Tuesday, December 26, 2023

Jonesin' 5:32 (Erin) 


LAT untimed (Jenni)  


NYT 4:10 (Amy) 


The New Yorker untimed (pannonica) 


Universal 6:35 (Matt F) 


USA Today tk (Sophia) 


Xword Nation untimed (Ade) 


WSJ 5:02 (Jim) 


Matt Jones’s Jonesin’ Crossword, “A Whole ‘Nother Level” — that’s the spirit. – Erin’s write-up

Jonesin' solution 12/26/23

Jonesin’ solution 12/26/23

Hello lovelies! Hope your winter holiday season is going well. This week’s Jonesin’ is a little tricky, with some seemingly random circled squares. Let’s see what we have…

  • 17a. [Drink that necessitates a sleeve] HOT COFFEE 
  • 21a. [Went astray] GOT OFF TRACK
  • 25a. [Judicious attribute] SENSE OF FAIRNESS
  • 43a. [Startles, maybe] CATCHES OFF GUARD
  • 48a. [Lacking cordiality] STANDOFFISH

Upon closer inspection, we see the circled squares are in the middle of each theme entry. Furthermore, each theme entry contains the consecutive letters OFF partially included in the circles. Strange, huh? Luckily for us the revealer ties it all together:

  • 58a. [What all the theme answers are…or aren’t? (Sorry/not sorry for the confusion!)] OFF CENTER. Each theme entry contains OFF near the center, but not in the center, so the OFF centers are actually off-center. Nice!

Other things:

  • 35a. [Actress Chabert of Hallmark’s “Crossword Mysteries” series] LACEY. Maybe I should take advantage of the next couple of days off an finally watch some of these movies…
  • 65a. [Fallon Sherrock’s pro sport] DARTS. In 2019 Sherrock became the first woman to win a match at the Professional Darts Corporation World Championship, and in 2023 became the first woman to hit a 9-dart finish at a PDC competition.
  • 11d. [___ Cynwyd, Penn.] BALA. I lived here for a few years during residency and a bit after. Bala is part of the Main Line, and the Belmont Hills section is right outside of the Manayunk section of Philadelphia. This entry was a gimme for me, but I’m wondering how difficult the answer was for people living elsewhere.

Until next week!

Mike Shenk’s Wall Street Journal crossword, “Boxing Day”—Jim’s review

Theme answers are all words that can precede “ring” in various phrases and they’re all placed in around the sides of the grid. The revealer is RINGSIDE (61a, Choice seating at a boxing match, and a hint to making sense of the peripheral answers]).

Wall St Journal crossword solution · “Boxing Day” · Mike Shenk · Tue., 12.26.23

Going around the “box” we have NAPKIN ring, TOE ring, BULL ring, LIFE ring, SMOKE ring, TREE ring, COFFEE ring, SPY ring, GOLD ring, DRUG ring, BRASS ring, and NOSE ring.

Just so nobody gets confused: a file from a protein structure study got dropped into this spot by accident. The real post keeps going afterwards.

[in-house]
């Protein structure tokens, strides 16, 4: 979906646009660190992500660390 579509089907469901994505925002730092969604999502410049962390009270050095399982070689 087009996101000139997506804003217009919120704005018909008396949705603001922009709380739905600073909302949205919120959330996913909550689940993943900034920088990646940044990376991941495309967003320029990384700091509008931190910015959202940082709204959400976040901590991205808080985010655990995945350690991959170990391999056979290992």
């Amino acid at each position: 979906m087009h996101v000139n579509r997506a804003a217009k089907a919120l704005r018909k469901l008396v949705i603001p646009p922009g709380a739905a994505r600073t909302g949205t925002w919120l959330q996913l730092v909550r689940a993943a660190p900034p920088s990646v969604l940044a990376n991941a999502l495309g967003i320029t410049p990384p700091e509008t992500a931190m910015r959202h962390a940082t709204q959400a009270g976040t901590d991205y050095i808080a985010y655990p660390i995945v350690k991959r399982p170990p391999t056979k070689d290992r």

A good example of this type of theme. I especially like the multiple layers caused by the multiple meanings of both “boxing” and “ring.”

Fill highlights include BALINESE, PRIMROSE, RED DWARF, and END TIME. Themes of this type are often difficult to fill with all the theme entries around the grid, but this is filled rather nicely, though DWI crossing WINO is not so fun.

Clues of note:

  • 18a. [Smallest kind of star in astronomy]. RED DWARF. We also would have accepted [Cult favorite British sci-fi sitcom].
  • 42a. [Numbers for one]. SOLI. Note no comma in the clue.
  • 70a. [Tea cake’s round cousin]. COFFEE. Didn’t know this. I’m more familiar with a “coffee ring” as a stain left behind after a spill.

Good puzzle to get back in the swing of things. 3.75 stars.

Elizabeth C. Gorski’s Crsswrd Nation puzzle (Week 656), “New Year’s Relay”—Ade’s take

Crossword Nation puzzle solution, Week 656: “New Year’s Relay”

Hello there, everyone! Here is hoping you all are having a good time on and around Christmas Day. Sending some extra special love to people who are dealing with and/or have experienced loss during this time, and know that I can absolutely relate with you this year. Hugs and love to you all.

Tough segue to make, but I have to do it. Today’s grid clearly has the Mamba Mentality, which is, of course, derived from the nickname of the late Kobe Bryant aka Black Mamba. One of the jersey numbers that he wore as a member of the Los Angeles Lakers, 24, is used as the reveal for this grid, where each of the theme answers starts with the second word of the previous theme answer.

          • FOUR LETTER (17A: [*___ word (bleeped term)])